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New deal safeguards future of Jazz Centre

Updated: Mar 21


In a big boost for music in Southend, the City council and The Jazz Centre UK have agreed a new arrangement that will safeguard the future of the much-loved jazz mecca until the end of the 2030s. This outcome opens a new chapter for the Jazz Centre, allowing the fulfilment of its mission to preserve the history of the music and keep it alive for future generations. It could also lay the foundation for an ambitious cultural hub in Southend.


An agreed lease, just concluded, ends the uncertainty faced by The Jazz Centre UK (TJCUK) since it received notice, in 2022, to quit its premises in the basement of the Beecroft Art Gallery within a year. That notice was rescinded before the deadline, but uncertainty about the future has remained until now. Under the terms of the new lease, the Jazz Centre will remain in its present basement venue in Victoria Avenue for 15 years.


Its founder, pre-eminent trumpeter Digby Fairweather, said the lease agreement “is tremendous news.” It provides the Jazz Centre “with a safe and steady stage on which to move forward.” He welcomed the opportunity to work with Southend City Council in developing the first ever cultural centre for jazz in the UK.


The agreement was also applauded by councillor Kevin Buck, a strong supporter of the Jazz Centre who helped to push the negotiations along. “I’m absolutely delighted,” he said, “that we have secured the long-term future of the Jazz Centre within the Beecroft building”. TJCUK is a unique cultural and heritage organisation, he added. “It is now seen as the ‘go to’ place for all things Jazz in Europe and we are incredibly fortunate to have such a hard-working, dedicated team of volunteers within the City.”

Cllr Derek Jarvis, cabinet member for arts, culture, heritage, and leisure, says: “Retaining the Jazz Centre UK in the Beecroft Gallery, a place of national and international significance, is key to our reputation as a cultural destination and key to our visitor offer.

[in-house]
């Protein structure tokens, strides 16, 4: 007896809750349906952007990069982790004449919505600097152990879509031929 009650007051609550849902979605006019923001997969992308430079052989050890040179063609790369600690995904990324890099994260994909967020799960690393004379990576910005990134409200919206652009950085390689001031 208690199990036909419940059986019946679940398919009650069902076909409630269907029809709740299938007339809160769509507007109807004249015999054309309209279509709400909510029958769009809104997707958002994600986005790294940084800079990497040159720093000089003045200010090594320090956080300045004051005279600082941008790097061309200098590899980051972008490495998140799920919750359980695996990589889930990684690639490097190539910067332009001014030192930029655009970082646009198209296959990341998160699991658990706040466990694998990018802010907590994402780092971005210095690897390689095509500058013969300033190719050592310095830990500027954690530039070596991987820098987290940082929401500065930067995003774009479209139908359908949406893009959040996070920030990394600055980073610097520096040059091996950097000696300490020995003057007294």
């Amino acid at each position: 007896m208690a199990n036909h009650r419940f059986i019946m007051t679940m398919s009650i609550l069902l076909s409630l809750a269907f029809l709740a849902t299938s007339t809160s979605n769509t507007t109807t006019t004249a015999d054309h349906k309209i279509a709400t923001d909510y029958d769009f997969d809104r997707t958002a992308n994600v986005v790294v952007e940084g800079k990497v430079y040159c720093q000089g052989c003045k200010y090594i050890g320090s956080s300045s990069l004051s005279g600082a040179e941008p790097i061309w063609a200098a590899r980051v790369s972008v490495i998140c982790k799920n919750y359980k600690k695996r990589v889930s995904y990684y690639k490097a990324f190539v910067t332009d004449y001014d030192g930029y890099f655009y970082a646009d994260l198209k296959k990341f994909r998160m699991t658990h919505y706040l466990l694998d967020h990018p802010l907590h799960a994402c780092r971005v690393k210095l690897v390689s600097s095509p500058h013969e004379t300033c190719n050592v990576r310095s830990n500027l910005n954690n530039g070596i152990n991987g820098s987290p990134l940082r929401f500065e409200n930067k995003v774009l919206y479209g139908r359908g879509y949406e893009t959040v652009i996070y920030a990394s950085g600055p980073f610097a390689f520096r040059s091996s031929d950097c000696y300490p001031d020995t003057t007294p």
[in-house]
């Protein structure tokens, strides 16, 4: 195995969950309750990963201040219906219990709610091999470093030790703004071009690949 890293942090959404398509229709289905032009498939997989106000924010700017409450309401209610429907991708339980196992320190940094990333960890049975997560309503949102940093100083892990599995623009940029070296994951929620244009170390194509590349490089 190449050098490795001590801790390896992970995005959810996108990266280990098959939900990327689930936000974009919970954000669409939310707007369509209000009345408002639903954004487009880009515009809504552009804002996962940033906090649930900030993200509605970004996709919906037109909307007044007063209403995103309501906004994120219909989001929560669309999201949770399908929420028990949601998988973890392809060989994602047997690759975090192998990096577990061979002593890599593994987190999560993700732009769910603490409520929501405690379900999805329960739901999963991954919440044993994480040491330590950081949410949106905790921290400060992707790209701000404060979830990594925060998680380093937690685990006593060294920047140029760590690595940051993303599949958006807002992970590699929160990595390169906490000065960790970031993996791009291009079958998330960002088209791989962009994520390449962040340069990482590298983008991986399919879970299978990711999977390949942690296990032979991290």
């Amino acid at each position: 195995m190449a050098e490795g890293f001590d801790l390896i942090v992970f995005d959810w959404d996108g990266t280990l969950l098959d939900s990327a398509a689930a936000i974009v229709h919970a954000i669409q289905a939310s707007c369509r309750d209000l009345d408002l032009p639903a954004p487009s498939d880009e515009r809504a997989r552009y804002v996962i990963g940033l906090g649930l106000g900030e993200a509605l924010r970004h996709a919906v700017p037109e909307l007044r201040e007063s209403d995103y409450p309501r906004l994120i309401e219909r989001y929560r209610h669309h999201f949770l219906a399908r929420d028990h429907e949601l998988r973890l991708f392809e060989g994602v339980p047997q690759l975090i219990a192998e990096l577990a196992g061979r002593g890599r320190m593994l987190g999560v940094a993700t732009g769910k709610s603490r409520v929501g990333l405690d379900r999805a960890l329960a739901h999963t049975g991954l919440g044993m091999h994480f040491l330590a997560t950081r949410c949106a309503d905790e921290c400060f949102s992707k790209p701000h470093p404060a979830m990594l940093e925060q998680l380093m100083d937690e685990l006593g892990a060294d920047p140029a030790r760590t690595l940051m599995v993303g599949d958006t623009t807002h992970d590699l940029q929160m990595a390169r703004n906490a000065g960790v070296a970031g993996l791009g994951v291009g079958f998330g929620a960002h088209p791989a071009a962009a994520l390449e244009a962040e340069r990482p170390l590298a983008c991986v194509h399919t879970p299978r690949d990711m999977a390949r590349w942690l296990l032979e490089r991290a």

“I am pleased that we have been able to get a new agreement in place with the Jazz Centre that will enable them to remain and make an affordable contribution to the council’s costs going forward, and I want to thank officers for their role in making this happen.”


The Jazz Centre, which opened in 2016, is the only organisation of its type in the country, with its rare museum exhibits, extensive collections of recorded music in all formats, film and book libraries, and documents, all chronicling the history of jazz. Activities also include regular live music events, talks on aspects of the music, and support for young musicians.

Under the new lease the Jazz Centre will be able to present up to six hours of live music, rather than just the two-hour, popular gigs it currently puts on each Saturday. Exactly how the extra time is allocated will depend on future discussions with the Beecroft Gallery.


The gallery and the Jazz Centre will work closely together to meet the expectations of their respective audiences and to achieve the lease’s wider ambitions, which envisage the two bodies developing their joint home into a cultural hub, encouraging cultural tourism to the city.

This will also help the Beecroft Gallery meet the goals of its charter, which include the “promotion of the study of art, music and literature.”


Moreover, the establishment in Southend of a cultural hub, bringing together a range of art forms, has long been the aspiration of councillors that look at the cultural success of other seaside towns.






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